Time had come for Tallmadge to move against his enemies. Tallmadge described Fort Saint George as Britain’s “most easterly point of defense” (Tallmadge, 39) on Long Island and a “most formidable” (Tallmadge, 40) bastion. Built on the prominent (patriot) Smiths’ family estate, Fort St. George was a triangular-designed outpost situated on the Great South Bay, and it thus had full access to the sea. Its outer wall was constructed of logs and stakes, sharpened severely at their ends (to prevent entry of any sort) and the impressive stockade was tightly held together from behind by a strong rail fence, made (too) of lumber. The perimeter of the stockade was bolstered further, at one of its corners, by a “deep ditch” (Rose, 237). At the center of the triangle were three small houses put up to shelter much of the fifty-man British garrison stationed there (Furman and Furman, 9).

Tallmadge, the shrewd operator he was, before embarking on his mission of sabotage and pillaging, visited Long Island himself (incognito of course) in the last week of October or the first week of November 1780, to scout ahead for his mission and he returned safely to Connecticut (Tallmadge, 39). To further insure his success, Tallmadge had secret assistance from Fort St. George’s superintendent, William Booth (a reputed Tory)… who “supplied Colonel Tallmadge with vital information concerning the structural layout of the Fort, and of the British garrison consisting of about fifty men” (Furman and Furman, 10).

After getting approval from General Washington for the raiding expedition, on November 11, 1780, Tallmadge and Brewster promptly went into action (Tallmadge, 40). With a raiding party consisting of about 100 men (mainly dismounted dragoons) Tallmadge and Brewster left Fairfield, Connecticut and they crossed the Long Island Sound on November 21, at 4 PM. And, at 10 PM, their eight whaleboats landed successfully at a harbor on Suffolk County’s north shore called "The Old Man’s "(Rose, 238). This site is present day Mount Sinai (Kilmeade & Yeager, 182)… and six miles east of Tallmadge and Brewster’s native Setauket. Colonel Tallmadge’s intended destination of Mastic is located roughly twenty miles south of Mount Sinai. Brewster and Tallmadge left twenty Continentals behind at the Old Man’s Harbor to guard their whaleboats from any redcoat or Tory patrols (Furman and Furman, 10).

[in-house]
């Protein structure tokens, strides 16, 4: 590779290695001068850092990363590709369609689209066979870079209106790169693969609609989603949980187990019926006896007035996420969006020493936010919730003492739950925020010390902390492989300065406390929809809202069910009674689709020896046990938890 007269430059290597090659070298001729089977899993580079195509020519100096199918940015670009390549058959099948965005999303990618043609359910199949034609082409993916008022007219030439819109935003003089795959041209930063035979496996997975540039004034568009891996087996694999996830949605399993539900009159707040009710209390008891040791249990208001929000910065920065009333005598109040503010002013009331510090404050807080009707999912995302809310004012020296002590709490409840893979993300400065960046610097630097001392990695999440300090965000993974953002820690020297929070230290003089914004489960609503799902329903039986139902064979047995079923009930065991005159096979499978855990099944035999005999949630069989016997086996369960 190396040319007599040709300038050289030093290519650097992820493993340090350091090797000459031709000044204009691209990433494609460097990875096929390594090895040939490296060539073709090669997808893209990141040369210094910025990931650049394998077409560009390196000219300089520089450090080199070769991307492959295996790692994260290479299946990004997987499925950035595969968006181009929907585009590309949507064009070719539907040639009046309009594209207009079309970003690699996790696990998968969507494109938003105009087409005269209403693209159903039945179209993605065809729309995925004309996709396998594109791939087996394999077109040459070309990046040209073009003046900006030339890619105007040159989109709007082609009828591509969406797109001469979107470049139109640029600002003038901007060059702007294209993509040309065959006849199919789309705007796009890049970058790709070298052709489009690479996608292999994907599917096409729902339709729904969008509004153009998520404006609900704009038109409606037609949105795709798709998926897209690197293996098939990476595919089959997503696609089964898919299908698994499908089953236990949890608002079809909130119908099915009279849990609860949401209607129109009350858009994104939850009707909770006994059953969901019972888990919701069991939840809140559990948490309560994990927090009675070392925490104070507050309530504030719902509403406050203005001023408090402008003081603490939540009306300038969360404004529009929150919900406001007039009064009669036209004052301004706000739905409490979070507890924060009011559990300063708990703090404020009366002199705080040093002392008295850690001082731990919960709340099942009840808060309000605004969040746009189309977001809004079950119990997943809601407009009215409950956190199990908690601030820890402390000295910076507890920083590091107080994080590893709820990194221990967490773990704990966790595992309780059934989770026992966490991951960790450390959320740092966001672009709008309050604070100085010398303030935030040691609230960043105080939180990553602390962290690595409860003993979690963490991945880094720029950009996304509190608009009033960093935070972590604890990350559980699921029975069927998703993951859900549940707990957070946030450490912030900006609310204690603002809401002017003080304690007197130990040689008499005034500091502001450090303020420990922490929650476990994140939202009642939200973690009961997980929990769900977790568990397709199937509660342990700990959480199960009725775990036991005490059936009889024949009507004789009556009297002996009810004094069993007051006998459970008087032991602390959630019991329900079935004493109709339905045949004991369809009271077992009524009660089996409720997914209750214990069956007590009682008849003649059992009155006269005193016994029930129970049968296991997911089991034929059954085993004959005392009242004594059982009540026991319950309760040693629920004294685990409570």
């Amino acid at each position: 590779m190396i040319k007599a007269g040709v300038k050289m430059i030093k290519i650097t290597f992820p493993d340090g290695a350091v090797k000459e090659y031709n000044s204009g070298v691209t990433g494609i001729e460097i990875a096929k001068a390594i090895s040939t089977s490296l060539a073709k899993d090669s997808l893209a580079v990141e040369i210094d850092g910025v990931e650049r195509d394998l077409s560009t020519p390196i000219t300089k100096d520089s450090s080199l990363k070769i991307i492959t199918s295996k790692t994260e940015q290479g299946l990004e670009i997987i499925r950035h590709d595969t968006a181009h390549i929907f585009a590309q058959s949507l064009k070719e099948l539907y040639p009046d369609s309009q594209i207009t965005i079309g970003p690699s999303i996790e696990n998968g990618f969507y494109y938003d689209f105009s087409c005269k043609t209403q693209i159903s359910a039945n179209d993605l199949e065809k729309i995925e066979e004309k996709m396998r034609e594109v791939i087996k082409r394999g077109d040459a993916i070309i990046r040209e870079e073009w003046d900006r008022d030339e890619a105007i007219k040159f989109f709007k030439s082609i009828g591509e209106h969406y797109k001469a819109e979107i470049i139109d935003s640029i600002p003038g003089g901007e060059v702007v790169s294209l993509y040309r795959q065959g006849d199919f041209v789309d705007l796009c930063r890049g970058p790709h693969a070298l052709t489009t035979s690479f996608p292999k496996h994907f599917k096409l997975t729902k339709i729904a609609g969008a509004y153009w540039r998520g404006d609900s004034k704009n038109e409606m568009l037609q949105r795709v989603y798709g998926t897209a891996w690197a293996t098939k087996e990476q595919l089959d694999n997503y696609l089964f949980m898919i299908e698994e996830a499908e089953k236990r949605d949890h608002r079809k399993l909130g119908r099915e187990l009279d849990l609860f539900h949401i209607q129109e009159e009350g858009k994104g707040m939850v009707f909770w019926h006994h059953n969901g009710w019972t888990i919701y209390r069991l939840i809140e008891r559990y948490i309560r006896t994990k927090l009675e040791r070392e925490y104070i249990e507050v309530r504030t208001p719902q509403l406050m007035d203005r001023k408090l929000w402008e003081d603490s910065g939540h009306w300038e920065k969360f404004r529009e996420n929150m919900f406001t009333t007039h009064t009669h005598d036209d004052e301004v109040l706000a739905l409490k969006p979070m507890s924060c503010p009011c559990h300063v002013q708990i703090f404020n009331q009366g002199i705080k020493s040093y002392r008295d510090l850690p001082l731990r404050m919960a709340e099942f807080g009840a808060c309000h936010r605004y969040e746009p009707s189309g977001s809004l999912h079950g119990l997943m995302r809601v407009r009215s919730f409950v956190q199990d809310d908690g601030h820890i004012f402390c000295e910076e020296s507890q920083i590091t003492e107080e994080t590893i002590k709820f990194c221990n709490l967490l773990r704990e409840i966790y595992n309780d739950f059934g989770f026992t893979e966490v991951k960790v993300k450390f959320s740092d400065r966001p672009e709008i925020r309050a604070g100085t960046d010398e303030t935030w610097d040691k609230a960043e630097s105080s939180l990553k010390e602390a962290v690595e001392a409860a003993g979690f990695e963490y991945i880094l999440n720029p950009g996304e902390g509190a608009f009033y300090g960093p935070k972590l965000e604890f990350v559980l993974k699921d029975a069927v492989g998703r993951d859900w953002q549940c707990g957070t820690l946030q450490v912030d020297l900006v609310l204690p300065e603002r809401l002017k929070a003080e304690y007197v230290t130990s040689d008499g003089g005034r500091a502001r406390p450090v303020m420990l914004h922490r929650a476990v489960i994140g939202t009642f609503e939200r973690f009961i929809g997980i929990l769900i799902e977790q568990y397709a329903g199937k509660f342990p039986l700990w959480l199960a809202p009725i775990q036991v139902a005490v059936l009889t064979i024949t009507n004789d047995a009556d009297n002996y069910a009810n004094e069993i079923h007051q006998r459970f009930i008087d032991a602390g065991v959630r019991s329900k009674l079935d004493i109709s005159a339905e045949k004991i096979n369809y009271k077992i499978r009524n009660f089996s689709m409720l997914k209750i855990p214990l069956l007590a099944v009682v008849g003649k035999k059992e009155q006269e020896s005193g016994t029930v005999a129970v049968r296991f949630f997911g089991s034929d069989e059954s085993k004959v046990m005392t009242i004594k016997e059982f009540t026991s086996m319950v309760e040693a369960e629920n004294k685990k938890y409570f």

After an initial march of five miles southward to Mastic, a horrible rain storm came over the Americans, and Tallmadge’s group of soldiers were forced to return to their starting point so they could shelter under their overturned whaleboats for the night (Rose, 238). After the storm lifted, some 24 hours later, Tallmadge and his men resumed their southward march (Rose, 238). In the early morning on November 23, they found William Booth, who urged them onto their mission (Furman and Furman, 10). Two miles after their meeting with Booth, Tallmadge’s and Brewster’s company reached the grounds of Fort St. George. It was 4 AM (Rose, 238).

Tallmadge divided his men into three columns for attack (Rose, 238). One column would attack the Fort’s stockade savagely and they would quickly hack through. They were called pioneers and they were trained soldiers to do such work. By then, though, Tallmadge and his two other columns of men had already breached the outpost’s main gate and they all had taken the principally sleeping British completely off-guard. After swiftly bayonetting the gate’s sentry, Tallmadge’s men quickly took the rest of Fort St. George into Yankee custody…their battle cry to signal this result was “Washington and glory” (Rose, 239). Their interjections of victory were premature. The Americans were fired on by British troops who had barricaded themselves in one of the remaining buildings. Tallmadge and his rebels quickly returned fire and they stormed the house where the British were by kicking down its front door (Rose, 239). The Americans subdued their British rivals in a somewhat chaotic fight. Deciding that since the British had fired on them after their fellow British citizens had surrendered to the Americans, Tallmadge and his merry band threw their redcoat prisoners headfirst through the home’s second story windows (Tallmadge, 41).

At this point the British and their Tory allies were shackled together and they were marched north back to Mount Sinai, carrying the small plunder Tallmadge and Brewster had seized from Fort St. George (Rose, 240). The entire British stronghold was set ablaze, as well as two British supply ships docked near the Fort (Tallmadge, 41). The Americans were victorious, but they were not done.